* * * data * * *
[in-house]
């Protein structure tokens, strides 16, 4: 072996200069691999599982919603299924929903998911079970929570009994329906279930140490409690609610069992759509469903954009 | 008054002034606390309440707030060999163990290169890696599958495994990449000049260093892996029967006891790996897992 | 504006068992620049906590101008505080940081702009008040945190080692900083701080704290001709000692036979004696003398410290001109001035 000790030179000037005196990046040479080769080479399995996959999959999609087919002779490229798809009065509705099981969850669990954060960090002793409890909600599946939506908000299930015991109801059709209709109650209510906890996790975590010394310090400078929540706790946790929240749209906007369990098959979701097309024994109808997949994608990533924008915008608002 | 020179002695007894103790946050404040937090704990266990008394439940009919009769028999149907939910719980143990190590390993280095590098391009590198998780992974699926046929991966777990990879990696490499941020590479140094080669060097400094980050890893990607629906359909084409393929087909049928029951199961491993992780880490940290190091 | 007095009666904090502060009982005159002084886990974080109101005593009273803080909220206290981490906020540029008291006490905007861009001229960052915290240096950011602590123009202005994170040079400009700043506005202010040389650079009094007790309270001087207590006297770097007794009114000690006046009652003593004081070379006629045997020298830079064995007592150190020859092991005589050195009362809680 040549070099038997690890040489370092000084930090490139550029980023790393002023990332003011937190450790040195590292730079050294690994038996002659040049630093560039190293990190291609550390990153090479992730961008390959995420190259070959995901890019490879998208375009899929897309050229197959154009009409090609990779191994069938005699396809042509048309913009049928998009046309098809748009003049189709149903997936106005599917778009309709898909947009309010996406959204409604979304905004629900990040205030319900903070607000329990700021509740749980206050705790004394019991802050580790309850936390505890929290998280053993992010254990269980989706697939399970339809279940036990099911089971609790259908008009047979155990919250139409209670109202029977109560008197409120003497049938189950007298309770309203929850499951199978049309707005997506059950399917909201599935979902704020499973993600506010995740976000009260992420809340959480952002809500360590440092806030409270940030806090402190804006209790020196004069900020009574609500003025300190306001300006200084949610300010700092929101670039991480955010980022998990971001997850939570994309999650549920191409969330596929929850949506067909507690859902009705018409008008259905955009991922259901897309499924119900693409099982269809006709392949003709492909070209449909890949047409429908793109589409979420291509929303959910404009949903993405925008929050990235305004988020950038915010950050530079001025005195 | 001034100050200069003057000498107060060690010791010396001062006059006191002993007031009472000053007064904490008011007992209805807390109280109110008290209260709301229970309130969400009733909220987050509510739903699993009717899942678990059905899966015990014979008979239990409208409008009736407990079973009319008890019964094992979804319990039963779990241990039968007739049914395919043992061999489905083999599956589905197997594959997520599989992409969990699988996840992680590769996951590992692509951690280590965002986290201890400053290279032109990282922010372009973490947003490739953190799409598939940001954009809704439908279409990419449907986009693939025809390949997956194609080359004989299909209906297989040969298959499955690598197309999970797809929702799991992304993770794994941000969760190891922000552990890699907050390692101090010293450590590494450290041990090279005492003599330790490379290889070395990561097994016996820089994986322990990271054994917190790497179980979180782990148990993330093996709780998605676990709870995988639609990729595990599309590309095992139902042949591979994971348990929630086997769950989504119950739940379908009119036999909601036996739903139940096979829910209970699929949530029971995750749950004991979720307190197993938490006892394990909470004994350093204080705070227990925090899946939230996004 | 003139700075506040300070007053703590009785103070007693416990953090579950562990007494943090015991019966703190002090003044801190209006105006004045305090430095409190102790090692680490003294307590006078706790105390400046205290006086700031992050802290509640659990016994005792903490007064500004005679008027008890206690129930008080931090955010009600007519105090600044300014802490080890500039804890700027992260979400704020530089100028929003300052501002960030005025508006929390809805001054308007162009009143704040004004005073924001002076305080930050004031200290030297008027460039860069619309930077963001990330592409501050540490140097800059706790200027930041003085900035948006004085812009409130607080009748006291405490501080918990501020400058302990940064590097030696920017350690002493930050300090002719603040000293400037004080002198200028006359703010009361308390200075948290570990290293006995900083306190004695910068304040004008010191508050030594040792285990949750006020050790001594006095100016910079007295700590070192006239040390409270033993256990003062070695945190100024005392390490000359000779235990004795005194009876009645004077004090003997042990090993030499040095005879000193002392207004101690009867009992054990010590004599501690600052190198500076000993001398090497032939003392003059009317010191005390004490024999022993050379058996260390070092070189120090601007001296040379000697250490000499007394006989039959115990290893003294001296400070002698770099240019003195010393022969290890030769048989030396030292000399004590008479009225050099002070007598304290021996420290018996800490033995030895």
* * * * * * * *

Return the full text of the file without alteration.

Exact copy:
[in-house]
């Protein structure tokens, strides 16, 4: 072996200069691999599982919603299924929903998911079970929570009994329906279930140490409690609610069992759509469903954009 | 008054002034606390309440707030060999163990290169890696599958495994990449000049260093892996029967006891790996897992 | 504006068992620049906590101008505080940081702009008040945190080692900083701080704290001709000692036979004696003398410290001109001035 000790030179000037005196990046040479080769080479399995996959999959999609087919002779490229798809009065509705099981969850669990954060960090002793409890909600599946939506908000299930015991109801059709209709109650209510906890996790975590010394310090400078929540706790946790929240749209906007369990098959979701097309024994109808997949994608990533924008915008608002 | 020179002695007894103790946050404040937090704990266990008394439940009919009769028999149907939910719980143990190590390993280095590098391009590198998780992974699926046929991966777990990879990696490499941020590479140094080669060097400094980050890893990607629906359909084409393929087909049928029951199961491993992780880490940290190091 | 007095009666904090502060009982005159002084886990974080109101005593009273803080909220206290981490906020540029008291006490905007861009001229960052915290240096950011602590123009202005994170040079400009700043506005202010040389650079009094007790309270001087207590006297770097007794009114000690006046009652003593004081070379006629045997020298830079064995007592150190020859092991005589050195009362809680 040549070099038997690890040489370092000084930090490139550029980023790393002023990332003011937190450790040195590292730079050294690994038996002659040049630093560039190293990190291609550390990153090479992730961008390959995420190259070959995901890019490879998208375009899929897309050229197959154009009409090609990779191994069938005699396809042509048309913009049928998009046309098809748009003049189709149903997936106005599917778009309709898909947009309010996406959204409604979304905004629900990040205030319900903070607000329990700021509740749980206050705790004394019991802050580790309850936390505890929290998280053993992010254990269980989706697939399970339809279940036990099911089971609790259908008009047979155990919250139409209670109202029977109560008197409120003497049938189950007298309770309203929850499951199978049309707005997506059950399917909201599935979902704020499973993600506010995740976000009260992420809340959480952002809500360590440092806030409270940030806090402190804006209790020196004069900020009574609500003025300190306001300006200084949610300010700092929101670039991480955010980022998990971001997850939570994309999650549920191409969330596929929850949506067909507690859902009705018409008008259905955009991922259901897309499924119900693409099982269809006709392949003709492909070209449909890949047409429908793109589409979420291509929303959910404009949903993405925008929050990235305004988020950038915010950050530079001025005195 | 001034100050200069003057000498107060060690010791010396001062006059006191002993007031009472000053007064904490008011007992209805807390109280109110008290209260709301229970309130969400009733909220987050509510739903699993009717899942678990059905899966015990014979008979239990409208409008009736407990079973009319008890019964094992979804319990039963779990241990039968007739049914395919043992061999489905083999599956589905197997594959997520599989992409969990699988996840992680590769996951590992692509951690280590965002986290201890400053290279032109990282922010372009973490947003490739953190799409598939940001954009809704439908279409990419449907986009693939025809390949997956194609080359004989299909209906297989040969298959499955690598197309999970797809929702799991992304993770794994941000969760190891922000552990890699907050390692101090010293450590590494450290041990090279005492003599330790490379290889070395990561097994016996820089994986322990990271054994917190790497179980979180782990148990993330093996709780998605676990709870995988639609990729595990599309590309095992139902042949591979994971348990929630086997769950989504119950739940379908009119036999909601036996739903139940096979829910209970699929949530029971995750749950004991979720307190197993938490006892394990909470004994350093204080705070227990925090899946939230996004 | 003139700075506040300070007053703590009785103070007693416990953090579950562990007494943090015991019966703190002090003044801190209006105006004045305090430095409190102790090692680490003294307590006078706790105390400046205290006086700031992050802290509640659990016994005792903490007064500004005679008027008890206690129930008080931090955010009600007519105090600044300014802490080890500039804890700027992260979400704020530089100028929003300052501002960030005025508006929390809805001054308007162009009143704040004004005073924001002076305080930050004031200290030297008027460039860069619309930077963001990330592409501050540490140097800059706790200027930041003085900035948006004085812009409130607080009748006291405490501080918990501020400058302990940064590097030696920017350690002493930050300090002719603040000293400037004080002198200028006359703010009361308390200075948290570990290293006995900083306190004695910068304040004008010191508050030594040792285990949750006020050790001594006095100016910079007295700590070192006239040390409270033993256990003062070695945190100024005392390490000359000779235990004795005194009876009645004077004090003997042990090993030499040095005879000193002392207004101690009867009992054990010590004599501690600052190198500076000993001398090497032939003392003059009317010191005390004490024999022993050379058996260390070092070189120090601007001296040379000697250490000499007394006989039959115990290893003294001296400070002698770099240019003195010393022969290890030769048989030396030292000399004590008479009225050099002070007598304290021996420290018996800490033995030895």